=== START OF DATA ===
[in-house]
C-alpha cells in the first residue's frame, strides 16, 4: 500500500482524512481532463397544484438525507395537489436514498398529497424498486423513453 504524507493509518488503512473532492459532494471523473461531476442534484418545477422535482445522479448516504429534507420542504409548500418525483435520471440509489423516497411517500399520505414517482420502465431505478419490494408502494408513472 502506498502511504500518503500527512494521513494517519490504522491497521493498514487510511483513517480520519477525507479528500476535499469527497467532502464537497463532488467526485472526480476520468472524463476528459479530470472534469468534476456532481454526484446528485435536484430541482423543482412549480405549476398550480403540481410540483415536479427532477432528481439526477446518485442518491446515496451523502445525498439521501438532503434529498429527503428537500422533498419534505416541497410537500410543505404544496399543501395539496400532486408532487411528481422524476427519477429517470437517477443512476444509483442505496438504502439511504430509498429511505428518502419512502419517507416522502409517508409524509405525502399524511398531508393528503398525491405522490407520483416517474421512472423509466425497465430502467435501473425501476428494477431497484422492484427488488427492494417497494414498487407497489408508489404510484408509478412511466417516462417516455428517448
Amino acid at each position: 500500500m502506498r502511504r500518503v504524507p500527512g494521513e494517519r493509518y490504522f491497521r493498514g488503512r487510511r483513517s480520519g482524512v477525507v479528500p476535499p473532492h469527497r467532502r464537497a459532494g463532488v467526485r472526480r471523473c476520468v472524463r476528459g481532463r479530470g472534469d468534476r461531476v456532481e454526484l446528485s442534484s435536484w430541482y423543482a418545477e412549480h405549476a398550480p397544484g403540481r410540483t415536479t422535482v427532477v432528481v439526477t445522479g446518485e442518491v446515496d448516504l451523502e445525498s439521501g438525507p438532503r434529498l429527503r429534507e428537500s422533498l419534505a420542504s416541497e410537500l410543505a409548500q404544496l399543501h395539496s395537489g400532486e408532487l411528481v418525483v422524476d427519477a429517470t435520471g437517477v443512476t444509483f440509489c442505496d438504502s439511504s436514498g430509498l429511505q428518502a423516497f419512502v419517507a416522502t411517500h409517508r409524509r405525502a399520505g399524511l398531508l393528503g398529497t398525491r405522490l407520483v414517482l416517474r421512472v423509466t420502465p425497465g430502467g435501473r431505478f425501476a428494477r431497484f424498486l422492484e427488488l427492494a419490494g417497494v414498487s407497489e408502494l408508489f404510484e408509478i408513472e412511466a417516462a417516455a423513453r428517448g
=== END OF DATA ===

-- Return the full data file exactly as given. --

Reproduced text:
[in-house]
C-alpha cells in the first residue's frame, strides 16, 4: 500500500482524512481532463397544484438525507395537489436514498398529497424498486423513453 504524507493509518488503512473532492459532494471523473461531476442534484418545477422535482445522479448516504429534507420542504409548500418525483435520471440509489423516497411517500399520505414517482420502465431505478419490494408502494408513472 502506498502511504500518503500527512494521513494517519490504522491497521493498514487510511483513517480520519477525507479528500476535499469527497467532502464537497463532488467526485472526480476520468472524463476528459479530470472534469468534476456532481454526484446528485435536484430541482423543482412549480405549476398550480403540481410540483415536479427532477432528481439526477446518485442518491446515496451523502445525498439521501438532503434529498429527503428537500422533498419534505416541497410537500410543505404544496399543501395539496400532486408532487411528481422524476427519477429517470437517477443512476444509483442505496438504502439511504430509498429511505428518502419512502419517507416522502409517508409524509405525502399524511398531508393528503398525491405522490407520483416517474421512472423509466425497465430502467435501473425501476428494477431497484422492484427488488427492494417497494414498487407497489408508489404510484408509478412511466417516462417516455428517448
Amino acid at each position: 500500500m502506498r502511504r500518503v504524507p500527512g494521513e494517519r493509518y490504522f491497521r493498514g488503512r487510511r483513517s480520519g482524512v477525507v479528500p476535499p473532492h469527497r467532502r464537497a459532494g463532488v467526485r472526480r471523473c476520468v472524463r476528459g481532463r479530470g472534469d468534476r461531476v456532481e454526484l446528485s442534484s435536484w430541482y423543482a418545477e412549480h405549476a398550480p397544484g403540481r410540483t415536479t422535482v427532477v432528481v439526477t445522479g446518485e442518491v446515496d448516504l451523502e445525498s439521501g438525507p438532503r434529498l429527503r429534507e428537500s422533498l419534505a420542504s416541497e410537500l410543505a409548500q404544496l399543501h395539496s395537489g400532486e408532487l411528481v418525483v422524476d427519477a429517470t435520471g437517477v443512476t444509483f440509489c442505496d438504502s439511504s436514498g430509498l429511505q428518502a423516497f419512502v419517507a416522502t411517500h409517508r409524509r405525502a399520505g399524511l398531508l393528503g398529497t398525491r405522490l407520483v414517482l416517474r421512472v423509466t420502465p425497465g430502467g435501473r431505478f425501476a428494477r431497484f424498486l422492484e427488488l427492494a419490494g417497494v414498487s407497489e408502494l408508489f404510484e408509478i408513472e412511466a417516462a417516455a423513453r428517448g